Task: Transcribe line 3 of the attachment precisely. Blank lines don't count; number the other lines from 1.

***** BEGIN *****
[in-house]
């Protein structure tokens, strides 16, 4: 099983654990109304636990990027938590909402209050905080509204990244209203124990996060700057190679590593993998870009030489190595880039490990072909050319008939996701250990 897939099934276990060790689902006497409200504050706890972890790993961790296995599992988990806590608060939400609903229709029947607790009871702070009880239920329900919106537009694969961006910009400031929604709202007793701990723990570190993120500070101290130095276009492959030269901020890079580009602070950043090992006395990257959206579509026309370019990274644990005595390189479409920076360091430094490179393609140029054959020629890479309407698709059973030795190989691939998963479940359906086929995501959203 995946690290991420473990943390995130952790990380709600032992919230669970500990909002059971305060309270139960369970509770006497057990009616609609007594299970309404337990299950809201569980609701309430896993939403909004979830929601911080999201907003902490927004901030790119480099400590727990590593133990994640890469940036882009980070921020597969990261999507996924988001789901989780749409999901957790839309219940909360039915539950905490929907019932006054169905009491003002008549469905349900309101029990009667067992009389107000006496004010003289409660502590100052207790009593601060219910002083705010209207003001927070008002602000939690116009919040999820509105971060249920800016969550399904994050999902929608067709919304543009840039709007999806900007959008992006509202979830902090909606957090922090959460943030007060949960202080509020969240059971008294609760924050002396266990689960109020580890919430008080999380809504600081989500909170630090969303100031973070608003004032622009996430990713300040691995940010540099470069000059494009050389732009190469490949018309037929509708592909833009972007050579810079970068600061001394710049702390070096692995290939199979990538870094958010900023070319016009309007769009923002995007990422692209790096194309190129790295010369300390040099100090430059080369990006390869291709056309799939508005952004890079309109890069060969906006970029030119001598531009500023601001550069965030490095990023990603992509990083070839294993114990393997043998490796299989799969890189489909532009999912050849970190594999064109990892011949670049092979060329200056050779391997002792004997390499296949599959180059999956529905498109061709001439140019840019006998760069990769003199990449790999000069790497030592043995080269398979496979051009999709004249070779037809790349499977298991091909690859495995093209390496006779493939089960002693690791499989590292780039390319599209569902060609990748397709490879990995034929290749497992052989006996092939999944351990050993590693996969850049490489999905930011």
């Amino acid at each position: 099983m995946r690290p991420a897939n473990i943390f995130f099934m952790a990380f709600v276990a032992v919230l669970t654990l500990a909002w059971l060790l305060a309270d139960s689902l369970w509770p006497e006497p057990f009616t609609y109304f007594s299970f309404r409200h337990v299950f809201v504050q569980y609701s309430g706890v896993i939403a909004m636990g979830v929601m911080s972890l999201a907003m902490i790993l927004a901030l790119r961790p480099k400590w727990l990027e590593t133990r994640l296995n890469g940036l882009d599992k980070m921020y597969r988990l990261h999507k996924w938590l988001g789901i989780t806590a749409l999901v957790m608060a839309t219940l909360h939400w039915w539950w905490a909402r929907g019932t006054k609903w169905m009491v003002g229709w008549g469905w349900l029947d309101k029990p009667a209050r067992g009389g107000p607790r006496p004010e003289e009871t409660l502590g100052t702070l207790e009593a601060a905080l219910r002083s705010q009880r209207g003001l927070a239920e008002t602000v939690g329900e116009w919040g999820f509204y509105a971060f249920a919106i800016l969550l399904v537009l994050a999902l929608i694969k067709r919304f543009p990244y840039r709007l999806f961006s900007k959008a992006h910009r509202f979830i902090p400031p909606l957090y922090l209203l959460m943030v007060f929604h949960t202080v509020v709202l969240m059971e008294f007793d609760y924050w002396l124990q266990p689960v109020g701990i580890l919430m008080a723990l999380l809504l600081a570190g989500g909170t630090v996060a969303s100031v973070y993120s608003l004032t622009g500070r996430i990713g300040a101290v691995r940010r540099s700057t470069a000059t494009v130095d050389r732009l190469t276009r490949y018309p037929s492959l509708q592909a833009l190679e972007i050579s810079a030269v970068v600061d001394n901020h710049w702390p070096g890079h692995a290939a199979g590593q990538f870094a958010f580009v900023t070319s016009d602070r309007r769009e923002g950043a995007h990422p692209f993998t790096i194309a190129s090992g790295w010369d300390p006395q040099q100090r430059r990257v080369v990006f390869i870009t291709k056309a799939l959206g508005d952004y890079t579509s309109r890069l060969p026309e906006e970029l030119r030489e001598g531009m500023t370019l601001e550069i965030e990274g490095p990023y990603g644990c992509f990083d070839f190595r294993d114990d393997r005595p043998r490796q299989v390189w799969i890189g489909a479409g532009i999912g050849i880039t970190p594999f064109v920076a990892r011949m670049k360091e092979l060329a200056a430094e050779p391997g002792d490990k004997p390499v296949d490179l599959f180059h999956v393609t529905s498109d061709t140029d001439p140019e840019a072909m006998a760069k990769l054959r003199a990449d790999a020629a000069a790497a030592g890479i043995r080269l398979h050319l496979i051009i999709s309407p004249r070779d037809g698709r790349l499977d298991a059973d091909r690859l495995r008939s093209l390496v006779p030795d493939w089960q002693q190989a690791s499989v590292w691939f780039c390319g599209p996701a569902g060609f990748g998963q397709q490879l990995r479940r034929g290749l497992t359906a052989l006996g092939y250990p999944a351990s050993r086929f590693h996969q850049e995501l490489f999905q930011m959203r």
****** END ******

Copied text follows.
């Amino acid at each position: 099983m995946r690290p991420a897939n473990i943390f995130f099934m952790a990380f709600v276990a032992v919230l669970t654990l500990a909002w059971l060790l305060a309270d139960s689902l369970w509770p006497e006497p057990f009616t609609y109304f007594s299970f309404r409200h337990v299950f809201v504050q569980y609701s309430g706890v896993i939403a909004m636990g979830v929601m911080s972890l999201a907003m902490i790993l927004a901030l790119r961790p480099k400590w727990l990027e590593t133990r994640l296995n890469g940036l882009d599992k980070m921020y597969r988990l990261h999507k996924w938590l988001g789901i989780t806590a749409l999901v957790m608060a839309t219940l909360h939400w039915w539950w905490a909402r929907g019932t006054k609903w169905m009491v003002g229709w008549g469905w349900l029947d309101k029990p009667a209050r067992g009389g107000p607790r006496p004010e003289e009871t409660l502590g100052t702070l207790e009593a601060a905080l219910r002083s705010q009880r209207g003001l927070a239920e008002t602000v939690g329900e116009w919040g999820f509204y509105a971060f249920a919106i800016l969550l399904v537009l994050a999902l929608i694969k067709r919304f543009p990244y840039r709007l999806f961006s900007k959008a992006h910009r509202f979830i902090p400031p909606l957090y922090l209203l959460m943030v007060f929604h949960t202080v509020v709202l969240m059971e008294f007793d609760y924050w002396l124990q266990p689960v109020g701990i580890l919430m008080a723990l999380l809504l600081a570190g989500g909170t630090v996060a969303s100031v973070y993120s608003l004032t622009g500070r996430i990713g300040a101290v691995r940010r540099s700057t470069a000059t494009v130095d050389r732009l190469t276009r490949y018309p037929s492959l509708q592909a833009l190679e972007i050579s810079a030269v970068v600061d001394n901020h710049w702390p070096g890079h692995a290939a199979g590593q990538f870094a958010f580009v900023t070319s016009d602070r309007r769009e923002g950043a995007h990422p692209f993998t790096i194309a190129s090992g790295w010369d300390p006395q040099q100090r430059r990257v080369v990006f390869i870009t291709k056309a799939l959206g508005d952004y890079t579509s309109r890069l060969p026309e906006e970029l030119r030489e001598g531009m500023t370019l601001e550069i965030e990274g490095p990023y990603g644990c992509f990083d070839f190595r294993d114990d393997r005595p043998r490796q299989v390189w799969i890189g489909a479409g532009i999912g050849i880039t970190p594999f064109v920076a990892r011949m670049k360091e092979l060329a200056a430094e050779p391997g002792d490990k004997p390499v296949d490179l599959f180059h999956v393609t529905s498109d061709t140029d001439p140019e840019a072909m006998a760069k990769l054959r003199a990449d790999a020629a000069a790497a030592g890479i043995r080269l398979h050319l496979i051009i999709s309407p004249r070779d037809g698709r790349l499977d298991a059973d091909r690859l495995r008939s093209l390496v006779p030795d493939w089960q002693q190989a690791s499989v590292w691939f780039c390319g599209p996701a569902g060609f990748g998963q397709q490879l990995r479940r034929g290749l497992t359906a052989l006996g092939y250990p999944a351990s050993r086929f590693h996969q850049e995501l490489f999905q930011m959203r």